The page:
The people of language say that ithm is primarily an issue of the heart and in this case the heart is not at all inclined to doing good and this person actually feels uncomfortable in doing good deeds. It’s narrated in a hadith that Muhammad (pbuh) said ‘Goodness is what will satisfy/relax your self (nafs), and ithm is what will eat away at your chest (your heart)’. If you persist in the characteristics of Ithm, you will become atheem and get stuck in this state. Every chance this person gets to do evil and violate someone’s right he does and every chance he gets to do good he pushes away. This is the worst case example of ‘ma qadamat wa akhkharat’ – what he has left behind and put forward, as everything he has done and has to put forward is evil.
The Quran is talking about the fujjaar here, the worst sinners, yet, even though these verses were revealed centuries ago they are still relevant in our society and we can identify with them and the cheating being described. The word talwan means to follow someone, right behind them like tail gating. It also means to read and the plural tutlaa would mean to read to them many times. So, the verses literally follow them and are read onto them over and over. The word asaateer comes from the word satr which means lines. In the olden days you would have popular myths and fables which would get written down and passed on through generations creating a legend even though people knew them not to be real and just stories. The sinners would be condescending to the verses of the Quran and dismiss them as stories and try to make the speaker feel ridiculous making him a faajir. This applies to people today just as much as it did then.
14) No doubt about it! Their deeds have placed a layer of rust over their hearts
Allah (swt) informs us that their heart is covered with raan, a rust imprint that covers their hearts. The heart becomes black through committing sin after sin. An authentic hadith narrates that the messenger (pbuh) when asked about this verse said that this person does a sin and their heart as a result gets a spot or blemish on it. If he repents it is literally polished off according to the wording of the hadith. But if he continues on this path, spots are added sin after sin until the heart becomes black with filth and rust. Allah (swt) explains that whatever they used to earn is what made the rust appear on their hearts and they earned nothing but minute indiscernible profit, be it an extra gram or leaving work a minute early. That is all it takes for a blemish to appear on the heart. In the previous surah Allah (swt) asked what it was that deluded man into being careless towards his master. This question is answered in this surah where we learn that it is man’s stiff heart that led him away from his gracious master.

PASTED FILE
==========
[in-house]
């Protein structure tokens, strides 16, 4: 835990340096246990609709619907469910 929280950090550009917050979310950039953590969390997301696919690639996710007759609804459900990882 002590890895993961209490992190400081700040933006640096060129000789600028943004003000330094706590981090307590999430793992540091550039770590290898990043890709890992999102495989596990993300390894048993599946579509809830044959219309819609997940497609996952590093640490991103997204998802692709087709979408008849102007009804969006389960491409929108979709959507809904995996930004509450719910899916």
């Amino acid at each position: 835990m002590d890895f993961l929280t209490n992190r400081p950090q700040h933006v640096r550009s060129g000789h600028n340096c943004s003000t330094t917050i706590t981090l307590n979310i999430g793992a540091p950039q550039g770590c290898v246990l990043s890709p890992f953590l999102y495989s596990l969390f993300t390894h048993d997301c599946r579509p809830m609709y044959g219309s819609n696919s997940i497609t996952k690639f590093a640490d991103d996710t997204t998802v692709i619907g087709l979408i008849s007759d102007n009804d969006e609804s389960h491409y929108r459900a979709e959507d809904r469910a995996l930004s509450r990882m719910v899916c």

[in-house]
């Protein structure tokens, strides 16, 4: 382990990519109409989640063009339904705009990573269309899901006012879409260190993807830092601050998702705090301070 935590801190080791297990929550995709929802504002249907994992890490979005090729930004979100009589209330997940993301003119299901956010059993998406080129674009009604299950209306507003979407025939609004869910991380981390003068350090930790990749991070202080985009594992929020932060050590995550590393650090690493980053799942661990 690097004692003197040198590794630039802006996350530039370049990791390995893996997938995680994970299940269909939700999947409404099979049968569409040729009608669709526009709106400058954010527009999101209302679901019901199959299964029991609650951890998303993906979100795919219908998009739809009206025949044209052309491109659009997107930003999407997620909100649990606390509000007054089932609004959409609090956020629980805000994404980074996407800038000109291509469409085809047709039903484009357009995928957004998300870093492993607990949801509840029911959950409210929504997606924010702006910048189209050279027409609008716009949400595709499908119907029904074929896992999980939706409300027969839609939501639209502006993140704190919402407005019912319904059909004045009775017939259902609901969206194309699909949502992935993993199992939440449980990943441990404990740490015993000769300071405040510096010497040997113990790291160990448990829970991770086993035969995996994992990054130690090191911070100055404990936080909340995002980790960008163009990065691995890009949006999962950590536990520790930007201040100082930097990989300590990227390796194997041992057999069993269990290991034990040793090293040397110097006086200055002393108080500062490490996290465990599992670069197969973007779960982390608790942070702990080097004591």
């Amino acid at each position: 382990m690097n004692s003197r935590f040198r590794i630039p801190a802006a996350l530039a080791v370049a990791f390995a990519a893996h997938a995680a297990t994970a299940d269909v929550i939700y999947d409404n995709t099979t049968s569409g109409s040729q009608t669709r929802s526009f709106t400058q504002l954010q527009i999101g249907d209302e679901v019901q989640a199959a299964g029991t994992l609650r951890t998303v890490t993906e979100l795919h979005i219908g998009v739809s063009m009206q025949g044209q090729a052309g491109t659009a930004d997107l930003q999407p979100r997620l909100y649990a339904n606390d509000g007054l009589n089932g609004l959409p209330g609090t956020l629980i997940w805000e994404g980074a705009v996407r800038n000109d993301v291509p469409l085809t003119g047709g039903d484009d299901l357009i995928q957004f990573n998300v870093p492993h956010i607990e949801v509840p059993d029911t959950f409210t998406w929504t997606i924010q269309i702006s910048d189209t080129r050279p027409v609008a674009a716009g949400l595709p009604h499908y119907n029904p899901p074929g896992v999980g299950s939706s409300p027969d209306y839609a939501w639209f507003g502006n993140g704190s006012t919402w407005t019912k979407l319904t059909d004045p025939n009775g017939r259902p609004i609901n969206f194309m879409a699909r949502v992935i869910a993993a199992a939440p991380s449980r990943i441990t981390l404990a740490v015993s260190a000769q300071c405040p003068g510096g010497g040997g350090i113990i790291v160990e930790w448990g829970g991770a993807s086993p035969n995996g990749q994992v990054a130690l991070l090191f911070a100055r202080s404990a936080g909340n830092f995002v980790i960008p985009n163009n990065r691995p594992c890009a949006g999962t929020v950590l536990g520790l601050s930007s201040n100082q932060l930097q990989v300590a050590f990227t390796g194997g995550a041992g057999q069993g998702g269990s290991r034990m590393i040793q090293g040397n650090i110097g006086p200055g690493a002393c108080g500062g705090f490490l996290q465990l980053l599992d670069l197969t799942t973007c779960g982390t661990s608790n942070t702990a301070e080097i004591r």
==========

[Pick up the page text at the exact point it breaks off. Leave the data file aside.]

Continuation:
The word hijab literally means a barrier that comes between you and something you want to see thus removing it from your sight. So, Allah (swt) says that they will be permanently barricaded from seeing their master that day. This implies that there will be something else that they will be looking at and will not be able to stop looking at. In the previous surah in verse sixteen we learn that they will not even be able to steal a glimpse or blink away from the hellfire. Here, we see a contrast to the previous surah in that they will be staring at the hellfire but will not be able to get even a glimpse of their master. It is commented that this verse is a proof that the believers will in fact see their master. When the sinners are blocked off from seeing Allah (swt), He will show his full glory to the believers. This ayah is both a punishment to the disbelievers, and a blessing to the believers.
16) Then indeed, they shall enter the hellfire
Allah (swt) has mentioned many crimes but the worst punishment, which was the sealing of the heart, came after the disbelievers had poked fun at His (swt) verses. This arrogance resulted in their hearts becoming rusty, in them being unable to see their Master and will eventually lead to them throwing themselves into the hellfire. In the previous surah in verse fifteen a verb was used to describe the disbelievers casting themselves into the hellfire. In this verse we have the noun form in saaloo which carries a stronger and heavier emphasis than the verbal instance.
17) Then it will be said (to them), ‘This is what you used to deny’